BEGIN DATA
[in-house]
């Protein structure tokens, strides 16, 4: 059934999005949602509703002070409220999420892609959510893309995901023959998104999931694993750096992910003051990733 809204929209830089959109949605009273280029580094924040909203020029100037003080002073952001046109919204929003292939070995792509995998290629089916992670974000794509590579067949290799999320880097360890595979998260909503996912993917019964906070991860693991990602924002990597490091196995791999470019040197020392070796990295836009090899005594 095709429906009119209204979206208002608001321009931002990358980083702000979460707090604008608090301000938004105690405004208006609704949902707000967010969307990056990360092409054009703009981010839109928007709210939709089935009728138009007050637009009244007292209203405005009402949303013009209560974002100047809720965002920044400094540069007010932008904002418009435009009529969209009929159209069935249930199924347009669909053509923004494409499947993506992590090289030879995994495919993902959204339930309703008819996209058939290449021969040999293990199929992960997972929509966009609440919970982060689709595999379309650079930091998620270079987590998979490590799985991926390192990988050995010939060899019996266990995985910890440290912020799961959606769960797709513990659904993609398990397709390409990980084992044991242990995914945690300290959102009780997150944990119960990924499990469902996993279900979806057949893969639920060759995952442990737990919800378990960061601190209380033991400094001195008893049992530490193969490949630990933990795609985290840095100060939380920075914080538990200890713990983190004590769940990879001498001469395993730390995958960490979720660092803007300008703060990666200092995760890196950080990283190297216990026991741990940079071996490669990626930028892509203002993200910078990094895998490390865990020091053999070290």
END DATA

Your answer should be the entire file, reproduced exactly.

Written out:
[in-house]
């Protein structure tokens, strides 16, 4: 059934999005949602509703002070409220999420892609959510893309995901023959998104999931694993750096992910003051990733 809204929209830089959109949605009273280029580094924040909203020029100037003080002073952001046109919204929003292939070995792509995998290629089916992670974000794509590579067949290799999320880097360890595979998260909503996912993917019964906070991860693991990602924002990597490091196995791999470019040197020392070796990295836009090899005594 095709429906009119209204979206208002608001321009931002990358980083702000979460707090604008608090301000938004105690405004208006609704949902707000967010969307990056990360092409054009703009981010839109928007709210939709089935009728138009007050637009009244007292209203405005009402949303013009209560974002100047809720965002920044400094540069007010932008904002418009435009009529969209009929159209069935249930199924347009669909053509923004494409499947993506992590090289030879995994495919993902959204339930309703008819996209058939290449021969040999293990199929992960997972929509966009609440919970982060689709595999379309650079930091998620270079987590998979490590799985991926390192990988050995010939060899019996266990995985910890440290912020799961959606769960797709513990659904993609398990397709390409990980084992044991242990995914945690300290959102009780997150944990119960990924499990469902996993279900979806057949893969639920060759995952442990737990919800378990960061601190209380033991400094001195008893049992530490193969490949630990933990795609985290840095100060939380920075914080538990200890713990983190004590769940990879001498001469395993730390995958960490979720660092803007300008703060990666200092995760890196950080990283190297216990026991741990940079071996490669990626930028892509203002993200910078990094895998490390865990020091053999070290």